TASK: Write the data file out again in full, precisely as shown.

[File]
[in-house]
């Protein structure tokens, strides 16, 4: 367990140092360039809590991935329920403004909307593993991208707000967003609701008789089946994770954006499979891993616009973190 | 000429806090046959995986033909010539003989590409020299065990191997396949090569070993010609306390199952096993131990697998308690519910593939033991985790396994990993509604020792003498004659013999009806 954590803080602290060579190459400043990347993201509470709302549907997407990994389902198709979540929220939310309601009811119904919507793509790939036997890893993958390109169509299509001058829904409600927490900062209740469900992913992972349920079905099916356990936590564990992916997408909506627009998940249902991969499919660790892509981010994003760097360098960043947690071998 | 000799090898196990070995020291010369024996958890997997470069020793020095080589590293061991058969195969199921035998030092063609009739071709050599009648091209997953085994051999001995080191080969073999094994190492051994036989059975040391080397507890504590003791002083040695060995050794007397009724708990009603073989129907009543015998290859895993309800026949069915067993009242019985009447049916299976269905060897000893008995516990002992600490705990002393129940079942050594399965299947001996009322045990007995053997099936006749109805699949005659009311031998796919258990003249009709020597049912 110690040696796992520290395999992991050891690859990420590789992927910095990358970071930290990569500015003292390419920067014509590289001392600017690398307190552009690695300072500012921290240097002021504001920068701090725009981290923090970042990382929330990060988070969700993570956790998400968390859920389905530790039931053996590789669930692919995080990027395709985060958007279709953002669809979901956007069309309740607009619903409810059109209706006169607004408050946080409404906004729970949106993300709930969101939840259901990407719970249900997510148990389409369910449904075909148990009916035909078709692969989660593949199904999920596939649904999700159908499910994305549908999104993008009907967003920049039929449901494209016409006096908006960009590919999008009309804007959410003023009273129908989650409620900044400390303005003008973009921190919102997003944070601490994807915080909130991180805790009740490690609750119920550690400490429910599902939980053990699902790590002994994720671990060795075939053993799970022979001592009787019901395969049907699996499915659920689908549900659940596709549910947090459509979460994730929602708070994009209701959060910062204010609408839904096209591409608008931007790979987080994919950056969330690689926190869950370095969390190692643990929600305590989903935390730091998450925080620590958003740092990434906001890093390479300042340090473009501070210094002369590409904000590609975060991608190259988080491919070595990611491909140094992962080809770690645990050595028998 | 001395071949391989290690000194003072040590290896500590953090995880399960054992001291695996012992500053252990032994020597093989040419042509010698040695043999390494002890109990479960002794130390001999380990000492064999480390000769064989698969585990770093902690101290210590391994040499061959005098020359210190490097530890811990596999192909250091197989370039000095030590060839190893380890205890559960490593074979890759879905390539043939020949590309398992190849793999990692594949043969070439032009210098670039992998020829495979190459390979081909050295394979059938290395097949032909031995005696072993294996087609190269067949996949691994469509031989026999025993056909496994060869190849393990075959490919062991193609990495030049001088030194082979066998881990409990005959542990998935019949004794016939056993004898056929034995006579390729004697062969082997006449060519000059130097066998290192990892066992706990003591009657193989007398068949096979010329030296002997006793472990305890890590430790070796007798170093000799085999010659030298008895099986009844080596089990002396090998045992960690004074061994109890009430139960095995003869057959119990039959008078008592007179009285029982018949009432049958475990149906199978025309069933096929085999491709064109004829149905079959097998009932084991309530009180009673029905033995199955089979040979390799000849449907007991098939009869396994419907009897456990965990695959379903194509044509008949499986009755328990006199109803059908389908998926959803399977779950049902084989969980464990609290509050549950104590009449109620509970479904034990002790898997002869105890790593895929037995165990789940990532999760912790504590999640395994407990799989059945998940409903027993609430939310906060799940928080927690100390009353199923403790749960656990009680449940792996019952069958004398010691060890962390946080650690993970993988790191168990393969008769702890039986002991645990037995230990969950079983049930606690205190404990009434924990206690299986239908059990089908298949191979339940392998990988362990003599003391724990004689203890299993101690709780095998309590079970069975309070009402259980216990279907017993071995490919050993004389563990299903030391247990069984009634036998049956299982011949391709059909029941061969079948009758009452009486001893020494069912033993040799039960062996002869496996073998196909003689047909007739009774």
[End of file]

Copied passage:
[in-house]
């Protein structure tokens, strides 16, 4: 367990140092360039809590991935329920403004909307593993991208707000967003609701008789089946994770954006499979891993616009973190 | 000429806090046959995986033909010539003989590409020299065990191997396949090569070993010609306390199952096993131990697998308690519910593939033991985790396994990993509604020792003498004659013999009806 954590803080602290060579190459400043990347993201509470709302549907997407990994389902198709979540929220939310309601009811119904919507793509790939036997890893993958390109169509299509001058829904409600927490900062209740469900992913992972349920079905099916356990936590564990992916997408909506627009998940249902991969499919660790892509981010994003760097360098960043947690071998 | 000799090898196990070995020291010369024996958890997997470069020793020095080589590293061991058969195969199921035998030092063609009739071709050599009648091209997953085994051999001995080191080969073999094994190492051994036989059975040391080397507890504590003791002083040695060995050794007397009724708990009603073989129907009543015998290859895993309800026949069915067993009242019985009447049916299976269905060897000893008995516990002992600490705990002393129940079942050594399965299947001996009322045990007995053997099936006749109805699949005659009311031998796919258990003249009709020597049912 110690040696796992520290395999992991050891690859990420590789992927910095990358970071930290990569500015003292390419920067014509590289001392600017690398307190552009690695300072500012921290240097002021504001920068701090725009981290923090970042990382929330990060988070969700993570956790998400968390859920389905530790039931053996590789669930692919995080990027395709985060958007279709953002669809979901956007069309309740607009619903409810059109209706006169607004408050946080409404906004729970949106993300709930969101939840259901990407719970249900997510148990389409369910449904075909148990009916035909078709692969989660593949199904999920596939649904999700159908499910994305549908999104993008009907967003920049039929449901494209016409006096908006960009590919999008009309804007959410003023009273129908989650409620900044400390303005003008973009921190919102997003944070601490994807915080909130991180805790009740490690609750119920550690400490429910599902939980053990699902790590002994994720671990060795075939053993799970022979001592009787019901395969049907699996499915659920689908549900659940596709549910947090459509979460994730929602708070994009209701959060910062204010609408839904096209591409608008931007790979987080994919950056969330690689926190869950370095969390190692643990929600305590989903935390730091998450925080620590958003740092990434906001890093390479300042340090473009501070210094002369590409904000590609975060991608190259988080491919070595990611491909140094992962080809770690645990050595028998 | 001395071949391989290690000194003072040590290896500590953090995880399960054992001291695996012992500053252990032994020597093989040419042509010698040695043999390494002890109990479960002794130390001999380990000492064999480390000769064989698969585990770093902690101290210590391994040499061959005098020359210190490097530890811990596999192909250091197989370039000095030590060839190893380890205890559960490593074979890759879905390539043939020949590309398992190849793999990692594949043969070439032009210098670039992998020829495979190459390979081909050295394979059938290395097949032909031995005696072993294996087609190269067949996949691994469509031989026999025993056909496994060869190849393990075959490919062991193609990495030049001088030194082979066998881990409990005959542990998935019949004794016939056993004898056929034995006579390729004697062969082997006449060519000059130097066998290192990892066992706990003591009657193989007398068949096979010329030296002997006793472990305890890590430790070796007798170093000799085999010659030298008895099986009844080596089990002396090998045992960690004074061994109890009430139960095995003869057959119990039959008078008592007179009285029982018949009432049958475990149906199978025309069933096929085999491709064109004829149905079959097998009932084991309530009180009673029905033995199955089979040979390799000849449907007991098939009869396994419907009897456990965990695959379903194509044509008949499986009755328990006199109803059908389908998926959803399977779950049902084989969980464990609290509050549950104590009449109620509970479904034990002790898997002869105890790593895929037995165990789940990532999760912790504590999640395994407990799989059945998940409903027993609430939310906060799940928080927690100390009353199923403790749960656990009680449940792996019952069958004398010691060890962390946080650690993970993988790191168990393969008769702890039986002991645990037995230990969950079983049930606690205190404990009434924990206690299986239908059990089908298949191979339940392998990988362990003599003391724990004689203890299993101690709780095998309590079970069975309070009402259980216990279907017993071995490919050993004389563990299903030391247990069984009634036998049956299982011949391709059909029941061969079948009758009452009486001893020494069912033993040799039960062996002869496996073998196909003689047909007739009774």